All of the above, which are just a few ways to manage energy costs, can impact CUC and their operations. It could be potentially problematic for CUC financial forecasting, and future electricity costs, if a comprehensive approach to the “RATE” design scheme is not undertaken. Instituting peak demand charges without understanding the impact of customer reaction toward more efficient operations and reduced energy use can possibly create higher costs for CUC. Adding distributed generation haphazardly around the island will impact the distribution, transmission and generating operations of CUC and may potentially drive up costs for all customers. It may also cause reliability issues for neighbors of those having the roof-top solar and battery backup systems.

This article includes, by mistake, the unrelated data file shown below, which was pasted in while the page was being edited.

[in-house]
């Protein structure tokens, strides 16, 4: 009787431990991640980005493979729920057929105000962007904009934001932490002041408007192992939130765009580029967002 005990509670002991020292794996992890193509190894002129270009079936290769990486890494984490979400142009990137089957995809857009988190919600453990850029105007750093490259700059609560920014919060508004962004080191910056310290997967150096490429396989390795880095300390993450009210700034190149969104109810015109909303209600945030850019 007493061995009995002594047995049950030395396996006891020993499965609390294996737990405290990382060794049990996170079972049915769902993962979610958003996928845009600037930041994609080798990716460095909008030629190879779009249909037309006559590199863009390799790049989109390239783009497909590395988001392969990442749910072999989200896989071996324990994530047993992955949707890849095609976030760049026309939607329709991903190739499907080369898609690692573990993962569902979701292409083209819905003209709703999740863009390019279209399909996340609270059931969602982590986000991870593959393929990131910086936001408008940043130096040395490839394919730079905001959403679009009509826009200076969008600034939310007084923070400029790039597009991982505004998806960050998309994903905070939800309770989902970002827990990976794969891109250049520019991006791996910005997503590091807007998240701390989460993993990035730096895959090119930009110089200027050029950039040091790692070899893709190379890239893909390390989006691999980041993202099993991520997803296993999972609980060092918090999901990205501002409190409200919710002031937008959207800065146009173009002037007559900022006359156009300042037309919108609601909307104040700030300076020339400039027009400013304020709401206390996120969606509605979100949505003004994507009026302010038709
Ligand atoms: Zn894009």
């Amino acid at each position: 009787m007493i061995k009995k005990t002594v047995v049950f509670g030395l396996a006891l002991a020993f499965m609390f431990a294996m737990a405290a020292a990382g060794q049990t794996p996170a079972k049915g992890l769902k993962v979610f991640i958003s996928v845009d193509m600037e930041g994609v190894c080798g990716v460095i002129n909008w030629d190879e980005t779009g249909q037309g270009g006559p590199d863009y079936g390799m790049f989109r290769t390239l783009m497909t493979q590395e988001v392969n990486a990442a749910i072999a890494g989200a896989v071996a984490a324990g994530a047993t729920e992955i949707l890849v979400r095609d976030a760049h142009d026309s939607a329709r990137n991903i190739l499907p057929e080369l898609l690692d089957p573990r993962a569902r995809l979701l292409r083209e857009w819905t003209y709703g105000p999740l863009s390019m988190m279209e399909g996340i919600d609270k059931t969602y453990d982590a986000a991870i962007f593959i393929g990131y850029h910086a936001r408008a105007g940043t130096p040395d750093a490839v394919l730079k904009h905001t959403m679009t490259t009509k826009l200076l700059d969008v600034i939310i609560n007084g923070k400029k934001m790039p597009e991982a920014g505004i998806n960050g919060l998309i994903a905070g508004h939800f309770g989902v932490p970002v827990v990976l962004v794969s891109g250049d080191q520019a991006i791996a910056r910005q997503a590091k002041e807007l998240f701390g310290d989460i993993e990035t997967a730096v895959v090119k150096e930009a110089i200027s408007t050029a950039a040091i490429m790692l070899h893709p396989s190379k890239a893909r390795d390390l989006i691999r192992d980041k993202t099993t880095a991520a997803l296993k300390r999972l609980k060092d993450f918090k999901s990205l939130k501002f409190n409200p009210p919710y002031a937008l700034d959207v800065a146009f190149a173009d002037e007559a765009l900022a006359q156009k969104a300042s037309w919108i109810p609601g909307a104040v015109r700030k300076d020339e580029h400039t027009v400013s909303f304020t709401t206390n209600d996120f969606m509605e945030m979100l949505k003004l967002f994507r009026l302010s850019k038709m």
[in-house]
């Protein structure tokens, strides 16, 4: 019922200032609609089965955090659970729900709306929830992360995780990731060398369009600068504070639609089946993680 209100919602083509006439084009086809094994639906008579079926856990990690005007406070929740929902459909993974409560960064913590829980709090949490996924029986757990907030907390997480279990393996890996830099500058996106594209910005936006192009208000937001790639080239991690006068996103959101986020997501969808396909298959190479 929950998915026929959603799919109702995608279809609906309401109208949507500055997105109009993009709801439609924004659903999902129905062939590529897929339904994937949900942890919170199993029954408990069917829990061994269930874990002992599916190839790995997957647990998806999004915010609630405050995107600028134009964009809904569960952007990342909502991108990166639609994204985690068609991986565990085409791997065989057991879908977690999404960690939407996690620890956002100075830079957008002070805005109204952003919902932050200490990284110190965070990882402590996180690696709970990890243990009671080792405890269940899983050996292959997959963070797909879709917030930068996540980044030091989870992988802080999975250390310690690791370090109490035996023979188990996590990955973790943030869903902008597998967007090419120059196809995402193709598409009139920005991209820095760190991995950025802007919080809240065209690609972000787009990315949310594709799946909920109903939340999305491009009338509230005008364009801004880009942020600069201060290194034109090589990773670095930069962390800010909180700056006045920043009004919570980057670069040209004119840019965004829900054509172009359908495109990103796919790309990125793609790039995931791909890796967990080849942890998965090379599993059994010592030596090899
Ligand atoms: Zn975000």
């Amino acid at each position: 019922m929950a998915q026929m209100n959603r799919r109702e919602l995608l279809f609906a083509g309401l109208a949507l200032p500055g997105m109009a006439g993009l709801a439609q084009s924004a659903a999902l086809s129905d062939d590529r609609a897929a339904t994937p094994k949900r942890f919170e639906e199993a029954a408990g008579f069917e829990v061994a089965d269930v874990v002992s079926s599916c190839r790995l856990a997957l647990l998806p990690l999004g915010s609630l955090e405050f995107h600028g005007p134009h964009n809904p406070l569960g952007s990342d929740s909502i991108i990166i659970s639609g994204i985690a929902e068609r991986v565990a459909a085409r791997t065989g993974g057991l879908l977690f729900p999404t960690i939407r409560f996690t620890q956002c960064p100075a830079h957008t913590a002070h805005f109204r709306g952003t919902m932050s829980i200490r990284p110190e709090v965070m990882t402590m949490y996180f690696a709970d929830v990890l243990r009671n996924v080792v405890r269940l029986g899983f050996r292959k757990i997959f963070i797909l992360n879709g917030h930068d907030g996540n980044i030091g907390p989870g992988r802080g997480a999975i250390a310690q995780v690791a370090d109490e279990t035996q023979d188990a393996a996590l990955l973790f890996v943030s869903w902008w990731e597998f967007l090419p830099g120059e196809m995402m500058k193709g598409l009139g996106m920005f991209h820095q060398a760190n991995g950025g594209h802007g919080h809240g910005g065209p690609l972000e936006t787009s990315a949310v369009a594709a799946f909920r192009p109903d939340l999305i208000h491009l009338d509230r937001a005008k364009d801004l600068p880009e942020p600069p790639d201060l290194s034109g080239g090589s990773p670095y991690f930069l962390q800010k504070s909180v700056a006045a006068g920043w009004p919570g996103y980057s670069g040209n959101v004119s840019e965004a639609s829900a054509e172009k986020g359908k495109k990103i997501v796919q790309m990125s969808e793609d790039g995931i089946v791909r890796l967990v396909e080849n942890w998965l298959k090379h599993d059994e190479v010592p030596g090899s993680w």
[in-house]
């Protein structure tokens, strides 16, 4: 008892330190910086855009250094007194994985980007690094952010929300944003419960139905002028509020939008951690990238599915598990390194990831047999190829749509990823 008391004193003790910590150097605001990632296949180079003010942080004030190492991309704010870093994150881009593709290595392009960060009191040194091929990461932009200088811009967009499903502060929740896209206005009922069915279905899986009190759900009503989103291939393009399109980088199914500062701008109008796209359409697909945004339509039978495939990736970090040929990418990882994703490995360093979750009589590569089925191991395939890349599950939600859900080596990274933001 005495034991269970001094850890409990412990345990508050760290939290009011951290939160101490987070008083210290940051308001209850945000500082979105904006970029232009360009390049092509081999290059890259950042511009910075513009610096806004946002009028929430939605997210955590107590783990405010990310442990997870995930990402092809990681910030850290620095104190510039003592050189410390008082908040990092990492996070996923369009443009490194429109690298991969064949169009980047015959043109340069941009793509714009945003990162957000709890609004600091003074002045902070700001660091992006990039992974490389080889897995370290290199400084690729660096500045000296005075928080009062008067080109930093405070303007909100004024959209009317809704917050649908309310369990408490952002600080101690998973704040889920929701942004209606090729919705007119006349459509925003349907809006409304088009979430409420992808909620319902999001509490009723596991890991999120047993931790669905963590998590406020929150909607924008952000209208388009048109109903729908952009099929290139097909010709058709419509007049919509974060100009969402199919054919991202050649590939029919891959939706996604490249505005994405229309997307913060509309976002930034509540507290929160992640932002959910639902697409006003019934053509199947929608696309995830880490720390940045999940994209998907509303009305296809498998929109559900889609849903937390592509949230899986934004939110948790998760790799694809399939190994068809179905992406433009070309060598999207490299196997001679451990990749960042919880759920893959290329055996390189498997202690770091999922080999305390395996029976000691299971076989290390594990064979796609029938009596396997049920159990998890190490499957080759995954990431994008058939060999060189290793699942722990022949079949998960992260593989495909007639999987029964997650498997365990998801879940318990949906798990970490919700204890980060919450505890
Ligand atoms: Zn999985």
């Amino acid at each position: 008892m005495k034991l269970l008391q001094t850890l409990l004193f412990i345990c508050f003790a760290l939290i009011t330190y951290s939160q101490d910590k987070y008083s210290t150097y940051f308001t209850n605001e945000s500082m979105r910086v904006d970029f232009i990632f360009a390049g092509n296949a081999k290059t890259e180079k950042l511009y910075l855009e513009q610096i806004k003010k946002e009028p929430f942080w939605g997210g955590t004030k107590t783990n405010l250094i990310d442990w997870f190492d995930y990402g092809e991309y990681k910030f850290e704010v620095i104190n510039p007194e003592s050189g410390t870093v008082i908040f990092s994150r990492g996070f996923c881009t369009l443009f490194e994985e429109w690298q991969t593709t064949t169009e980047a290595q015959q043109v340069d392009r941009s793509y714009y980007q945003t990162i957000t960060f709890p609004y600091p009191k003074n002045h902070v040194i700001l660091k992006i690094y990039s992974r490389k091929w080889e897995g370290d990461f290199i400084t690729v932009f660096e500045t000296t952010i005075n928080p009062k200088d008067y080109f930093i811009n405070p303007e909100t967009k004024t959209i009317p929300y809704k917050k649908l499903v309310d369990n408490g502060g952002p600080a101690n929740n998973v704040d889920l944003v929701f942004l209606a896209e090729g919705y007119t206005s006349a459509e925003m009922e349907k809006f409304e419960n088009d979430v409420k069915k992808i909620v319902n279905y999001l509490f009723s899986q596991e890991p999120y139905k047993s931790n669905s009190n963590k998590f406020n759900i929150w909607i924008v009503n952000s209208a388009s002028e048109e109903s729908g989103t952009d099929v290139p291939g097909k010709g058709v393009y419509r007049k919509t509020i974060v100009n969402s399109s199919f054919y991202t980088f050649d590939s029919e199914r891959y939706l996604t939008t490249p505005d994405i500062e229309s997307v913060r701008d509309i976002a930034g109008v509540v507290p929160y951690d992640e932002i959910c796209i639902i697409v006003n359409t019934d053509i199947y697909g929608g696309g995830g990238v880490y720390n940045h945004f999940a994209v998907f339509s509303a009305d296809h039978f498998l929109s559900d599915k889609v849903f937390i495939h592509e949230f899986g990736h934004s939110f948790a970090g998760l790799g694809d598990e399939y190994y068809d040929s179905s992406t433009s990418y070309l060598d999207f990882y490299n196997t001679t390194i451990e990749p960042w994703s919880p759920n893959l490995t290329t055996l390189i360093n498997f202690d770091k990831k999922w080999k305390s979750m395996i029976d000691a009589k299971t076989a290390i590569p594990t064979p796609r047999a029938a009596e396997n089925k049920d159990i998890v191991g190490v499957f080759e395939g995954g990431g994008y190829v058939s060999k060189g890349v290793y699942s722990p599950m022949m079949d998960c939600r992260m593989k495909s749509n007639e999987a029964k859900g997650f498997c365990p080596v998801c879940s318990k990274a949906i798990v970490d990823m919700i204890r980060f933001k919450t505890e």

Another issue to consider is “Cost to serve”. Are costs to serve certain customers and certain customer loads being levied or levied appropriately? It generally costs less to serve a single large customer that has a steady load throughout the day than it does to serve a customer that spikes energy use at certain times of the day or a home or business located in a remote area requiring additional power lines, etc., to serve them.

    Lastly, keep in mind the embedded costs of infrastructure that CUC has built into the system over the years. Any massive effort to shift from diesel power to solar impacts those embedded costs of infrastructure. When it becomes cost effective to remove a diesel generator from service Cayman wins. To replace a 40mW diesel generator you must have an equivalent, reliable amount of sustainable generation from solar, wind, water, battery or some other source that together produces that 40mW of power continuously for many, many years. That is when costs for electricity will come down.